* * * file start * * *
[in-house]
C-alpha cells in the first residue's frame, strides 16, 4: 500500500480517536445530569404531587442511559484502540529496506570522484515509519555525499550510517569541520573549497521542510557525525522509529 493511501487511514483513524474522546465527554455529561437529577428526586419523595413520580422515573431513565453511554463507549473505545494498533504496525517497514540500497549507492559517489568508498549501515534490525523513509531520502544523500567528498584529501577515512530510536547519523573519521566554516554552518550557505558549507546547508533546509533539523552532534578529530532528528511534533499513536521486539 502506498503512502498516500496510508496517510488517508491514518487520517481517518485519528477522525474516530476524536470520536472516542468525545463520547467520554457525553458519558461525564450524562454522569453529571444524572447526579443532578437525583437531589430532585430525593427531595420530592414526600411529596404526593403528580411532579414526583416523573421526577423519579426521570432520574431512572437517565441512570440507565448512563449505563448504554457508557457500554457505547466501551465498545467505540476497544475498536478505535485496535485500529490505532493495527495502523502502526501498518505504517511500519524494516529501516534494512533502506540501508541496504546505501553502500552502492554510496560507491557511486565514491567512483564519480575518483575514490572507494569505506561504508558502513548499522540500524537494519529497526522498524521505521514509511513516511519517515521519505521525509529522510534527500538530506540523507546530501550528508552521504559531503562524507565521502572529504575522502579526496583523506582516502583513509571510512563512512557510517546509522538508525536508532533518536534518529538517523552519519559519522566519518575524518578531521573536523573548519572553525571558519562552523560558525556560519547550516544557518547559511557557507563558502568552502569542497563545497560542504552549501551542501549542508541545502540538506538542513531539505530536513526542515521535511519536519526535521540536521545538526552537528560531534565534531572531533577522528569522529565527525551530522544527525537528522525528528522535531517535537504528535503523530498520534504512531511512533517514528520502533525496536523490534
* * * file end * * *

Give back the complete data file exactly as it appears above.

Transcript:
[in-house]
C-alpha cells in the first residue's frame, strides 16, 4: 500500500480517536445530569404531587442511559484502540529496506570522484515509519555525499550510517569541520573549497521542510557525525522509529 493511501487511514483513524474522546465527554455529561437529577428526586419523595413520580422515573431513565453511554463507549473505545494498533504496525517497514540500497549507492559517489568508498549501515534490525523513509531520502544523500567528498584529501577515512530510536547519523573519521566554516554552518550557505558549507546547508533546509533539523552532534578529530532528528511534533499513536521486539 502506498503512502498516500496510508496517510488517508491514518487520517481517518485519528477522525474516530476524536470520536472516542468525545463520547467520554457525553458519558461525564450524562454522569453529571444524572447526579443532578437525583437531589430532585430525593427531595420530592414526600411529596404526593403528580411532579414526583416523573421526577423519579426521570432520574431512572437517565441512570440507565448512563449505563448504554457508557457500554457505547466501551465498545467505540476497544475498536478505535485496535485500529490505532493495527495502523502502526501498518505504517511500519524494516529501516534494512533502506540501508541496504546505501553502500552502492554510496560507491557511486565514491567512483564519480575518483575514490572507494569505506561504508558502513548499522540500524537494519529497526522498524521505521514509511513516511519517515521519505521525509529522510534527500538530506540523507546530501550528508552521504559531503562524507565521502572529504575522502579526496583523506582516502583513509571510512563512512557510517546509522538508525536508532533518536534518529538517523552519519559519522566519518575524518578531521573536523573548519572553525571558519562552523560558525556560519547550516544557518547559511557557507563558502568552502569542497563545497560542504552549501551542501549542508541545502540538506538542513531539505530536513526542515521535511519536519526535521540536521545538526552537528560531534565534531572531533577522528569522529565527525551530522544527525537528522525528528522535531517535537504528535503523530498520534504512531511512533517514528520502533525496536523490534